• 7. Elements of a Model Logical The way we do our theological reflection must uphold high standards of logic. We seek to present a coherent, non- contradictory worldview. We present an interpretation of reality (the word and the world) that is plausible, and we defend our conclusion rationally, humbly, and persuasively. Historical Our theological reflection should be informed by church history, historical theology, and the history of interpretation (of scripture). Traditions are beliefs and practices that arose in response to situations. We need to understand them historically so that we can evaluate them critically.
    • 8. Elements of a Model Missional Our theology needs to be missional through and through. We seek to understand the mission of God for creation so that we can discern our place in his purpose. • Salvation History • Kingdom of God Practical All theology is practical. Our goal is to understand the will of God in the complexities of contemporary life so that the people of God might respond in ways that are faithful to him. We ultimately aim to strengthen the faith of God’s people, and improve the effectiveness of the church’s ministry.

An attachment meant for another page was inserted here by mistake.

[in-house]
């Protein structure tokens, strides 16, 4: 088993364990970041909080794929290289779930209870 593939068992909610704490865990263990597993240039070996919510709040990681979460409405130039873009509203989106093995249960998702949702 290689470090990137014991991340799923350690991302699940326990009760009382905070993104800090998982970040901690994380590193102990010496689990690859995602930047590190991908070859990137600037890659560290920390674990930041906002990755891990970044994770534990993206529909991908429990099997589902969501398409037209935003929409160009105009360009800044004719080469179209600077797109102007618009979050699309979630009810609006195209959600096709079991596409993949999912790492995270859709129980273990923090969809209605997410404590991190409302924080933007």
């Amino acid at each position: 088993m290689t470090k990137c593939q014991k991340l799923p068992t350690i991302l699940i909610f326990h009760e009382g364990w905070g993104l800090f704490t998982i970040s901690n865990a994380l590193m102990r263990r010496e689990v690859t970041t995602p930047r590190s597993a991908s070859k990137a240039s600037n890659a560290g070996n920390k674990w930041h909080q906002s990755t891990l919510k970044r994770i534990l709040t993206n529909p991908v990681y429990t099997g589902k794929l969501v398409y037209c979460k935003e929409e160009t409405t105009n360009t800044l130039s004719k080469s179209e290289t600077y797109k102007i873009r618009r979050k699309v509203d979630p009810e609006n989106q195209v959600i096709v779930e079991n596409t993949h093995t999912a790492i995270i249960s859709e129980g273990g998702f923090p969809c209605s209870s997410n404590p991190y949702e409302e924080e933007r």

• 9. Elements of a Model Scientific Where relevant, our model should allow for the integration of important insights from the human, social, or natural sciences (sometimes referred to as ‘the arts and sciences’). All Truth God’s Word Figure 11: Three Domains of Truth
    • 10. Theology Biblical Studies Church History Systematic Theology Missiology Practical Theology Theology is a single discipline!
    • 11. Bible-based Spirit- led Christ- centred God nature will purposes Restoring Truth to the Church History Science
    • 12. AN INTEGRATED MODEL This is our proposed model of integrated theology from an evangelical perspective.
    • 13. Missional Lens Christocentric Lens Problem or Proposition Biblical Theology Historical Theology Systematic Theology Practical Theology Model of Integrated Theology
    • 14. BIBLICAL THEOLOGY Our reflection is rooted in the grand narrative of the word of God.
    • 15. Biblical Exegesis Biblical Theology We study a single text to determine its original meaning and its contemporary significance. We attempt to understand the beliefs of the biblical writers on their own terms. Biblical Theology